Posted by Craig Borlase on 10 July 2015

This week I met a man who had lost almost everything.  After his successful business was hijacked by the state he was given just twenty-four hours to flee his homeland with his children. He arrived in England last month and faces an anxious wait while his wife does what she can to get some of their money out of the banks and bring it with her when she joins them next month.

There’s a chance that she won’t succeed. There’s a chance that as a family they’ll be forced to start again with nothing more than what they could fit onto a Heathrow luggage trolley.

Is he broken? Is he bitter? 

Not at all.

Telling me about all that he left behind in Zimbabwe - the boats, cars, house and business - he explained that, unlike some others who’d been through similar experiences, he decided not to destroy any of it. He left nothing in flames, left no holes in his boats, left no bitterness or anger. Just a hope that whoever now finds themselves in possession of his stuff would enjoy themselves.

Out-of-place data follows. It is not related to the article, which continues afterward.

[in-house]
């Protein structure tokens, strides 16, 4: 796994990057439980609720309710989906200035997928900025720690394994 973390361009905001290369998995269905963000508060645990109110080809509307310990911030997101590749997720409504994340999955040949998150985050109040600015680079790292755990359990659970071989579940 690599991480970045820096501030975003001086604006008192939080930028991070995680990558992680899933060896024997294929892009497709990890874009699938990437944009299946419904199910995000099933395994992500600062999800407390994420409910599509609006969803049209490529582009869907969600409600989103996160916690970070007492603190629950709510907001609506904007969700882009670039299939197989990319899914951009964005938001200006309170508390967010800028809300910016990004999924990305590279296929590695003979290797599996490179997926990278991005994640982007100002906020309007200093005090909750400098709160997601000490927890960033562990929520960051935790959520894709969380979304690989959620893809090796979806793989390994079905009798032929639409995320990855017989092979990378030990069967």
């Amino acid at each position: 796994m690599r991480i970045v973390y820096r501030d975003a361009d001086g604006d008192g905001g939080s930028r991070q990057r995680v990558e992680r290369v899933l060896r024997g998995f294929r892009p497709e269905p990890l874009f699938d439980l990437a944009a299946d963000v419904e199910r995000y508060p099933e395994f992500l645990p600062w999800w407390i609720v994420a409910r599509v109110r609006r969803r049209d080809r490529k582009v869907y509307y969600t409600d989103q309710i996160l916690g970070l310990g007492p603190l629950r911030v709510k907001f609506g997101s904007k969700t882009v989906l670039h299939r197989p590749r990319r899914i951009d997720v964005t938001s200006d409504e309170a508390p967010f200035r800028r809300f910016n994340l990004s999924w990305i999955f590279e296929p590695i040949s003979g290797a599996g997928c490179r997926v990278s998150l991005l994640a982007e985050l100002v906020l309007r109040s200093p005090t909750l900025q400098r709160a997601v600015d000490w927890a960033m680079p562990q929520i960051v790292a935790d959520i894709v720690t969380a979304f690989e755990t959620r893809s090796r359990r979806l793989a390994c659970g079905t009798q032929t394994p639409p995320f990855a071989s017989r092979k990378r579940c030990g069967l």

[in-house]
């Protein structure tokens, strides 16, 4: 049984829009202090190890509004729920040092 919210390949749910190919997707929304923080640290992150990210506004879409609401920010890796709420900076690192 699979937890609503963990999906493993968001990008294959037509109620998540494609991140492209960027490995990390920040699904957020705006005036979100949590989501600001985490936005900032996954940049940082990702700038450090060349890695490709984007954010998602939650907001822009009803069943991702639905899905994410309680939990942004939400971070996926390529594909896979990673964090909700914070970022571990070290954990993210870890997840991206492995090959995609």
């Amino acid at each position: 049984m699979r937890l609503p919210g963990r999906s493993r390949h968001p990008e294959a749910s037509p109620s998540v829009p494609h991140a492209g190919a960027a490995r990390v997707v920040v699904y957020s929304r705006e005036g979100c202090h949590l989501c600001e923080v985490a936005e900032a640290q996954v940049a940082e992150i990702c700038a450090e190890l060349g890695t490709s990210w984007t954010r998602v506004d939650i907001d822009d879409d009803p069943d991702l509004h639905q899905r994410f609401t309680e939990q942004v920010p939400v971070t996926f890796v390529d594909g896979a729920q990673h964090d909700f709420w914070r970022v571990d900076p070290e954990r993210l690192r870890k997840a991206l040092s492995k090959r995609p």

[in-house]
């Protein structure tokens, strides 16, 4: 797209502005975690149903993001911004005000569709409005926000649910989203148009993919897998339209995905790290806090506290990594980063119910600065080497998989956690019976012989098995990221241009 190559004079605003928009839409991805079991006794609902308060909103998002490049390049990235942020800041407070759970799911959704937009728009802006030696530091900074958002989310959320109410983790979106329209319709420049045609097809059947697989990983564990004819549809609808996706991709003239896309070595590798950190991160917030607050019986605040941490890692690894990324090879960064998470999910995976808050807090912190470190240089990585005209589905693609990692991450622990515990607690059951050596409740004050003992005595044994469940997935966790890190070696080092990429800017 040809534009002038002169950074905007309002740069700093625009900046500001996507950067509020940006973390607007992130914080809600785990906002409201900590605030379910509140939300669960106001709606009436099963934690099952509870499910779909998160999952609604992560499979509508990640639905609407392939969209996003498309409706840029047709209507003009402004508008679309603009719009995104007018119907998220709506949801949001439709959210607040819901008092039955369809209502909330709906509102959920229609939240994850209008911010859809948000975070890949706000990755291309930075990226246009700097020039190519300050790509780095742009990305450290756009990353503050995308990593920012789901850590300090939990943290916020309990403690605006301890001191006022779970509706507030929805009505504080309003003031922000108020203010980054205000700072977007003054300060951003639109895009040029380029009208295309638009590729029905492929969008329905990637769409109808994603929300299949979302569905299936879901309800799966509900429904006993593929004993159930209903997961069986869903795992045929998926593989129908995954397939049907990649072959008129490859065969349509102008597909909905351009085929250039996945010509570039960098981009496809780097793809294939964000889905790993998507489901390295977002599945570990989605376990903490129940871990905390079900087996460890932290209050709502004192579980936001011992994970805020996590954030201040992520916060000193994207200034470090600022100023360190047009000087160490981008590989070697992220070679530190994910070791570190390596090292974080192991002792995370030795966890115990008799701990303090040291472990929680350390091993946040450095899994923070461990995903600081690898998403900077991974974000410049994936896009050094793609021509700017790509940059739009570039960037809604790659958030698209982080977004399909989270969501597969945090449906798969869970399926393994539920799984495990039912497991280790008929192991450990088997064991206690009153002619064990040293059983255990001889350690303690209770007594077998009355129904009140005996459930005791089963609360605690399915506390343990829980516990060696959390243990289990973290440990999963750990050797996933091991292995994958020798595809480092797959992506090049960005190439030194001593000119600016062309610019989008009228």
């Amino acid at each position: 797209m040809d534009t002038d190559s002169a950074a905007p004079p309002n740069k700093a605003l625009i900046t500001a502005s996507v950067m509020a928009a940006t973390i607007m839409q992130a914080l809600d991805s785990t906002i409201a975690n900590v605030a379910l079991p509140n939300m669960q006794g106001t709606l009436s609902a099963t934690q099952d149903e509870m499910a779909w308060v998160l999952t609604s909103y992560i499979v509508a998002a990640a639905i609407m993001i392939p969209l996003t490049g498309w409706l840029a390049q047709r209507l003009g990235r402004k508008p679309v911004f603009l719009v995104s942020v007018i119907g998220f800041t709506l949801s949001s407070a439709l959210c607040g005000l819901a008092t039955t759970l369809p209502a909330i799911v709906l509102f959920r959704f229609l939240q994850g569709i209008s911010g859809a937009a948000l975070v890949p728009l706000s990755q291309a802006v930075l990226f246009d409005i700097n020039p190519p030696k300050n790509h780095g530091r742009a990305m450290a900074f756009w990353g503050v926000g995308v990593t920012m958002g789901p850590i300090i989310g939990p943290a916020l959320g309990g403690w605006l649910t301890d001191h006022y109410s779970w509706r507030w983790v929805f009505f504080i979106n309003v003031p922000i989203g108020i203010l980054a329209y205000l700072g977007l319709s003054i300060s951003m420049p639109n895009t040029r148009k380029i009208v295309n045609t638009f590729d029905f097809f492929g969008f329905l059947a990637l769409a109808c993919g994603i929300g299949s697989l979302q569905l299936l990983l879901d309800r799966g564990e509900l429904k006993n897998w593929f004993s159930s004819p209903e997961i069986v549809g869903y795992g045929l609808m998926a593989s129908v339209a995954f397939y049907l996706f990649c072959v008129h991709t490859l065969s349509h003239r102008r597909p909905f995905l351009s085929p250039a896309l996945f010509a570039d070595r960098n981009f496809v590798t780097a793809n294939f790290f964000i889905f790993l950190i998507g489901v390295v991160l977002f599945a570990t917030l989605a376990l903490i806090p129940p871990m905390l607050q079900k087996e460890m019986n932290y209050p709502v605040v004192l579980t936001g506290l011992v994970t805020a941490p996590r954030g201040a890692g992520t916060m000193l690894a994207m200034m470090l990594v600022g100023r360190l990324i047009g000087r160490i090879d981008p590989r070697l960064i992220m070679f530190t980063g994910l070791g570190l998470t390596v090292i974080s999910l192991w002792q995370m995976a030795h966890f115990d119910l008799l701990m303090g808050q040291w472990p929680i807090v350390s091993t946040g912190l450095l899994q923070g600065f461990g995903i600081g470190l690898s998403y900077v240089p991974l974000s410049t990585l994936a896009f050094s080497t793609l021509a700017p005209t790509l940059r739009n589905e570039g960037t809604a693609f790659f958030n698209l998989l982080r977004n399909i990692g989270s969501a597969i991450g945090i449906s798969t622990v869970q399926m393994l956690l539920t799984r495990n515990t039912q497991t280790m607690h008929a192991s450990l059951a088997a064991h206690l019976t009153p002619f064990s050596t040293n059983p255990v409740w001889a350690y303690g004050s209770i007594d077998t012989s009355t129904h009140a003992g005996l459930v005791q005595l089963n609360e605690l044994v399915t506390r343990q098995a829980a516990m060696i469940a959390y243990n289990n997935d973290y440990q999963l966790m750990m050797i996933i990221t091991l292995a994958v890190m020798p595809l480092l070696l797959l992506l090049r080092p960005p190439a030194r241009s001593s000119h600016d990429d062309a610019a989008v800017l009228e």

So who’s the wealthiest? The guys having fun in the boats, the cars, the house and the nice leather chair in the corner office, or the man who left it all behind, whose smile and generosity are infectious?

We talk a lot about gifting in the world of worship. What would we look and sound like if we valued generosity more highly? 

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